Tanzania: Recent Governance Trends and 2020 Elections in Brief [Updated October 26, 2020] [open pdf - 1MB]
From the Introduction: "Tanzania, an East African country of 58.6 million people, transitioned from a one-party socialist state to a multiparty system in 1992, amidst a then-ongoing liberalization of its state-centric economy. The country has since attracted significant amounts of foreign development aid, including more than $7.5 billion in total U.S. assistance over the past 20 years. Such assistance generally has sought to improve the development prospects of Tanzania's people--many of whom remain poor, despite the country's substantial natural resource wealth and agricultural potential, years of robust macroeconomic growth, and improving socioeconomic indicators. Despite Tanzania's multiparty transition, the Chama Cha Mapinduzi (CCM, Swahili for 'Party of the Revolution') has continued to dominate and control the state. It has won every national election since that transition, as well as all elections in Zanzibar, a semiautonomous, majority Muslim island region. The influence of the CCM, which holds 74% of parliamentary seats, has expanded under the sometimes-controversial tenure of President John Magufuli, elected in 2015."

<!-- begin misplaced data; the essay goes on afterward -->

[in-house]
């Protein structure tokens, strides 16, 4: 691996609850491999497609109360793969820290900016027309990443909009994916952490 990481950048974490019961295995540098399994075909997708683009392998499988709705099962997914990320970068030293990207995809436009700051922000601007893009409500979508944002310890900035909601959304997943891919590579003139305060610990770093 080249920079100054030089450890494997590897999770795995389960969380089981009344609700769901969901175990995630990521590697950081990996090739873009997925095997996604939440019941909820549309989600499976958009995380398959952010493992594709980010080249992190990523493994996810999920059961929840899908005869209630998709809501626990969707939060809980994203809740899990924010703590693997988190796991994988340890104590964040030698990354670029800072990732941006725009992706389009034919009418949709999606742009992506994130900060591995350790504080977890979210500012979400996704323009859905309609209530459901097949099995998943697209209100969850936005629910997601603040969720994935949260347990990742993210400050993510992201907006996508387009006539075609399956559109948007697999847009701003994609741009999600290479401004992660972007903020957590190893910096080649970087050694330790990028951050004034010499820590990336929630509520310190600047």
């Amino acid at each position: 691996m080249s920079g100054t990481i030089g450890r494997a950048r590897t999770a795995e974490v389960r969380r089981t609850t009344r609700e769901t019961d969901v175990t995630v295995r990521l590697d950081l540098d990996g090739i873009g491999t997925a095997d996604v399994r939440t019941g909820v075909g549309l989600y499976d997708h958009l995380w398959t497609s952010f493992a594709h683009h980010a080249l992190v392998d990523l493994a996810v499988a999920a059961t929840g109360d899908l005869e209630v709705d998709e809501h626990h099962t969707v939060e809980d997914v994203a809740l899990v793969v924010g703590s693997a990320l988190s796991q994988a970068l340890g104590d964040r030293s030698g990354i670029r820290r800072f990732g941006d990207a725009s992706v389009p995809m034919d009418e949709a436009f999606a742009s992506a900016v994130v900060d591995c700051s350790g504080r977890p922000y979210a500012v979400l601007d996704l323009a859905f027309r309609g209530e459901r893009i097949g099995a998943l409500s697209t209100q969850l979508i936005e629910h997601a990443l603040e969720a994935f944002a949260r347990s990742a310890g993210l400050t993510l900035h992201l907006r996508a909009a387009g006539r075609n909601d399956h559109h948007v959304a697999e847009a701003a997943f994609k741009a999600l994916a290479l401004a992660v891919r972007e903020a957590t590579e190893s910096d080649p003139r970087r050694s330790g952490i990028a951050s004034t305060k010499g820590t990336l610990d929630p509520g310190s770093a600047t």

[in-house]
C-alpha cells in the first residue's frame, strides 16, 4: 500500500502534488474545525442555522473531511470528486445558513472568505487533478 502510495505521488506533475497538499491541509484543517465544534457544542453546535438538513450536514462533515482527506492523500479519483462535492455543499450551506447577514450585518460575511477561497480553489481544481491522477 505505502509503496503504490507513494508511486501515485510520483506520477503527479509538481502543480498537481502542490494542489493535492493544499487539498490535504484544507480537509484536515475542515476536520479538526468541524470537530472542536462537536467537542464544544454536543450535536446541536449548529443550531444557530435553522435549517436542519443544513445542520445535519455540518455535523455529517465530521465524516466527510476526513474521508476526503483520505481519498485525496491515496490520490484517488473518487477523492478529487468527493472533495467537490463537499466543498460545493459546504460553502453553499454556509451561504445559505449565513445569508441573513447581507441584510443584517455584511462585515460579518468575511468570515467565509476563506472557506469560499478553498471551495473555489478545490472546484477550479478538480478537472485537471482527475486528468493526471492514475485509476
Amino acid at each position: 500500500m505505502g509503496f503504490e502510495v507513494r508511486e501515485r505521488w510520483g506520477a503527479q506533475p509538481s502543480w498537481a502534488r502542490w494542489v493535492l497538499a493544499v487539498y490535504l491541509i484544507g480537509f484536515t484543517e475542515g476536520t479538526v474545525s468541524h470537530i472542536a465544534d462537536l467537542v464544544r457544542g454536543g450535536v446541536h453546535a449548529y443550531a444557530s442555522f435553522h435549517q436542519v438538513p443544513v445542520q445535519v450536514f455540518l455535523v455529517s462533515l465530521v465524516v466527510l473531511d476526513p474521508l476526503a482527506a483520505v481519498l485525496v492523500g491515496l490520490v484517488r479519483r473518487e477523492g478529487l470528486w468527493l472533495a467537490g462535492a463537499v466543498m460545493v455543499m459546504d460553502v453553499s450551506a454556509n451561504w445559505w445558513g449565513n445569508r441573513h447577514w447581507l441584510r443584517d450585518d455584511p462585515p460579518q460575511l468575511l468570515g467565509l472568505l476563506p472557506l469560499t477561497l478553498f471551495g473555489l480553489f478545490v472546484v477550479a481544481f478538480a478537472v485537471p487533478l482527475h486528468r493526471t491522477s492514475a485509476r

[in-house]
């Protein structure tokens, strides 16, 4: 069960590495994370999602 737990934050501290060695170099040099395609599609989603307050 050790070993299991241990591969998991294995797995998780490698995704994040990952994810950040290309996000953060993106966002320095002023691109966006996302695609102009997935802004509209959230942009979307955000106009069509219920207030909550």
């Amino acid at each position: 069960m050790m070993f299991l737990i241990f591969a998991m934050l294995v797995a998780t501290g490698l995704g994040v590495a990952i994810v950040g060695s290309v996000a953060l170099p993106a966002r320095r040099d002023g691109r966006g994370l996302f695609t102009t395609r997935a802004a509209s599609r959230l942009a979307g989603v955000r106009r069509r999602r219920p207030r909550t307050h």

CRS Report for Congress, R46579
Congressional Research Service: https://crsreports.congress.gov/